Pensions are a big issue for folks where I am from in Elmwood—Transcona. Therefore, it was a big disappointment to see that there was no legislative follow-through on the discussion of pension theft in the budget document. It was a rather weak discussion, I would say. Nevertheless, if one wanted proof that those words were weak and did not mean anything, the fact that there is nothing here, particularly in light of the fact that my colleague for Hamilton Mountain has already drafted the legislation that would be required to get this done and that the government has taken the good ideas of some other NDP members and incorporated them into government legislation already, shows that the government decided not to move forward with it. I think that is a disappointment to a lot of hard-working people across Canada, particularly in Elmwood—Transcona, some of whom worked at Sears and others who saw what was happening to employees. It was a long-standing institution at Kildonan Place mall. People felt that the workers who worked there for all those years ought to get a fair shake. It is disappointing not to see that.

People in Elmwood—Transcona are disappointed to see that the only thing that came of all the talk on pharmacare by the government was the establishment of a simple committee, and there is actually no money even for that committee to operate. Maybe they will find that money elsewhere. Why they would not put it in the budget, though, in terms of being open and transparent about what the costs for that committee are actually going to be, I do not know.

When we talk about fairness for workers and a budget implementation act being an important opportunity for the government to signal its commitment to a good future for workers, where they can go out and get a fair day's pay for a fair day's work, we think of women across this country who have been waiting for a very long time to get pay equity. Again, pay equity was mentioned in the budget document. However, it does not appear anywhere here.

When we talk about pay equity, the debate for decades has centred on the need to bring in legislation. If this was going to happen spontaneously, out of the good will of corporate Canada, presumably it would have happened a long time ago. We know we need legislation. The budget document itself said we needed legislation. The budget document in 2016 said we needed legislation. The Liberals, in the campaign in 2015, said we needed legislation. Here is another opportunity that has gone by to provide that legislation, and people are rightly beginning to wonder if another election is going to go by before we see that legislation presented.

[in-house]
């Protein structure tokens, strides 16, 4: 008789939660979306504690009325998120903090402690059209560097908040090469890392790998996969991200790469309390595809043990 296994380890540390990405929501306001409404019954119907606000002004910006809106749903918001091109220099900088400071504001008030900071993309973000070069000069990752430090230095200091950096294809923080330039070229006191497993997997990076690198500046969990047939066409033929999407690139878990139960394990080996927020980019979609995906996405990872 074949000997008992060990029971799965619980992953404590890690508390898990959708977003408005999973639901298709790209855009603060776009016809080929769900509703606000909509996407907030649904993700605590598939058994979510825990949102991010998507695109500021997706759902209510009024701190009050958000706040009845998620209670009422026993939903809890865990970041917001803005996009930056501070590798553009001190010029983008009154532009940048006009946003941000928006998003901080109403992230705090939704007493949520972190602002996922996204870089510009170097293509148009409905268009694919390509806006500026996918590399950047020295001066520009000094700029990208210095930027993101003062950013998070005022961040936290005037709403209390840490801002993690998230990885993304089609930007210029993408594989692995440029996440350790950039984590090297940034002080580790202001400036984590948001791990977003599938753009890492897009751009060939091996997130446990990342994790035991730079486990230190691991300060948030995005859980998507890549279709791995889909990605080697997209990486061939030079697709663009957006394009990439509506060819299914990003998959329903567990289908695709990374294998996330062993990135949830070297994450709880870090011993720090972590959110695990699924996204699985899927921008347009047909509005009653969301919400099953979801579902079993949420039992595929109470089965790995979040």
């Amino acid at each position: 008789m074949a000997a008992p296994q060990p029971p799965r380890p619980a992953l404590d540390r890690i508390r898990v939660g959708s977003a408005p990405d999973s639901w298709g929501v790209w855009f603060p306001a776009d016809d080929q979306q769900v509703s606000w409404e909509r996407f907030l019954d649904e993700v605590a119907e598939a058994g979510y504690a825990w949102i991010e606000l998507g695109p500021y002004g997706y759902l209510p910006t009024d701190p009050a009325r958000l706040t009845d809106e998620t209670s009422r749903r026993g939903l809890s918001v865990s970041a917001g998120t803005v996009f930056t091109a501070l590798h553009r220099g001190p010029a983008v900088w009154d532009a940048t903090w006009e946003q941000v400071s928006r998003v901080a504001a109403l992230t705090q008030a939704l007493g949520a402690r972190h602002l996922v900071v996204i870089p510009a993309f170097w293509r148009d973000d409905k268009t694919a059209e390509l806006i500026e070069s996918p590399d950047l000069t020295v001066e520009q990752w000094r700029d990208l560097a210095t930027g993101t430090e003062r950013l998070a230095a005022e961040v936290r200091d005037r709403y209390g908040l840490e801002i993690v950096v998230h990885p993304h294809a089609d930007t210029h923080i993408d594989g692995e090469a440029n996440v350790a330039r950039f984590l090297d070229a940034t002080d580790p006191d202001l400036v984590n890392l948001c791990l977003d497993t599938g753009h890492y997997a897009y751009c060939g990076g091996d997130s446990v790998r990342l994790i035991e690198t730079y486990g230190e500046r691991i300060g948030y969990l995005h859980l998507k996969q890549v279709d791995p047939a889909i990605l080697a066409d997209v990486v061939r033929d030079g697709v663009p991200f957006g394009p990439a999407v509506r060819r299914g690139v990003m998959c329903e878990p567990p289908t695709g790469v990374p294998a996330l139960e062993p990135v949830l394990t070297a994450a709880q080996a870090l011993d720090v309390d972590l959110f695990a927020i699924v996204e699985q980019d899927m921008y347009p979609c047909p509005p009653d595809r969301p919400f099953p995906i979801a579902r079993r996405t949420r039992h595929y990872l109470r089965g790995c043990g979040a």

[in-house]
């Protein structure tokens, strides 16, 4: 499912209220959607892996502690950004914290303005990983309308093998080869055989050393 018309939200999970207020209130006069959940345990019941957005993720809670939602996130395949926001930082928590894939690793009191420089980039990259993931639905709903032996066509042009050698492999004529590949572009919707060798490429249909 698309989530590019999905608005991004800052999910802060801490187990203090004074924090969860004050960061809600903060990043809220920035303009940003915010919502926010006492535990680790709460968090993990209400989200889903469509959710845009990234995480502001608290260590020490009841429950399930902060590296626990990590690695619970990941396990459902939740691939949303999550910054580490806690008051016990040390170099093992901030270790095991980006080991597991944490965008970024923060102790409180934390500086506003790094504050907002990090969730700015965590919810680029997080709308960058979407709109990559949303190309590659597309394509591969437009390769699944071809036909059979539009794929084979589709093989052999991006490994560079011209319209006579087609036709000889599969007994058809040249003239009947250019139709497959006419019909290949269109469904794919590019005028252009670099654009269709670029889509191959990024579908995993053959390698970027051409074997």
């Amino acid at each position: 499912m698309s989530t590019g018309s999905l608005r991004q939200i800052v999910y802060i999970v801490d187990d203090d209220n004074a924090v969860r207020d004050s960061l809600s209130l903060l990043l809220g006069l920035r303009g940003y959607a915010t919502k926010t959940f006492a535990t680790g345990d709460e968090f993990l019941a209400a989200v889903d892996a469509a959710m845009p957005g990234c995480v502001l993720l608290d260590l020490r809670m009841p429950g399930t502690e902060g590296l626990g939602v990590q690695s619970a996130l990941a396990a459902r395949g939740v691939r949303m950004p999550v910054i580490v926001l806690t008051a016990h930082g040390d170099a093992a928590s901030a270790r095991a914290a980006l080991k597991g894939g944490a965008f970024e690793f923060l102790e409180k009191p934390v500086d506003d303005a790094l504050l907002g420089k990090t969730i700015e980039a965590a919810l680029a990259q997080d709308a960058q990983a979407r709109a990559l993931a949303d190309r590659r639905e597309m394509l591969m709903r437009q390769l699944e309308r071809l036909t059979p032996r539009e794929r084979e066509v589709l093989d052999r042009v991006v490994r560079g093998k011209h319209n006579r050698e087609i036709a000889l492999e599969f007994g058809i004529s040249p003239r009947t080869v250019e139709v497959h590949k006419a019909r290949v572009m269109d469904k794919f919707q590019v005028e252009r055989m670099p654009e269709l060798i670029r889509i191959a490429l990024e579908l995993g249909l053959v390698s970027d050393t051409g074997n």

Pay equity is an important component of any real vision for the future in Canada where we manifest real fairness for workers. We cannot ignore over half the workforce and pay them less for doing work of equal value and pretend that we have fairness for workers in the country. That is another example of where this budget implementation act simply does not live up to the kind of vision the Liberals were trying to project in their budget documents.

Therefore, I forgive Canadians who maybe listened to the news coverage or even the budget debate and thought, wow, there is a lot of great stuff in there for workers. The fact of the matter is that this does not really bring us closer to a fair future for Canadian workers. It ought to. That is why I came to Parliament. I know that is why my colleagues here in the NDP caucus came to Parliament. We will continue to hold the government to account until we replace it.

Budget Implementation Act, 2018, No. 1Government Orders

4:45 p.m.


Pat Kelly Conservative Calgary Rocky Ridge, AB

Mr. Speaker, the budget and its implementation act work in concert with the estimates process that actually gives legal authority for expenditures by the crown. I know that the hon. member is a very diligent and concerned member when it comes to government structures around the spending powers of the crown. I would like him to comment on his concerns about the whole budgetary process, of which this budget implementation is a part, and in particular, on whether he has any further words to contribute in the debate on vote 40.

Budget Implementation Act, 2018, No. 1Government Orders

4:45 p.m.


Daniel Blaikie NDP Elmwood—Transcona, MB

Mr. Speaker, before I begin, I wondered perhaps if I could ask for unanimous consent for 20 or 30 minutes of the House's time, but I will not. I will confine my remarks to the time allotted.

There is something genuinely new about this year's budget and estimates process, which is that the government has decided to seek authority for the spending to implement these initiatives in a genuinely new way. Instead of preparing the programs conceived in the budget document and running them through Treasury Board, where the rigorous costing is done, and making sure that ministers have answers for parliamentarians when they ask about that funding, the government has instead lumped it all into one central vote. It is asking for authority for spending of over $7 billion for all the new budget initiatives in one vote. It has been a real problem for committees, which have not been able to get straight answers.

We know from the PBO, who followed a previous year's budget, that 30% of the items in that budget actually cost significantly more or significantly less than what was forecast in that budget.

Ultimately, I think it will be a problem for Canadians who find that their money has not been well spent because the due diligence was not done. That is why I have been endeavouring to stop it.

Budget Implementation Act, 2018, No. 1Government Orders

4:45 p.m.


Mark Gerretsen Liberal Kingston and the Islands, ON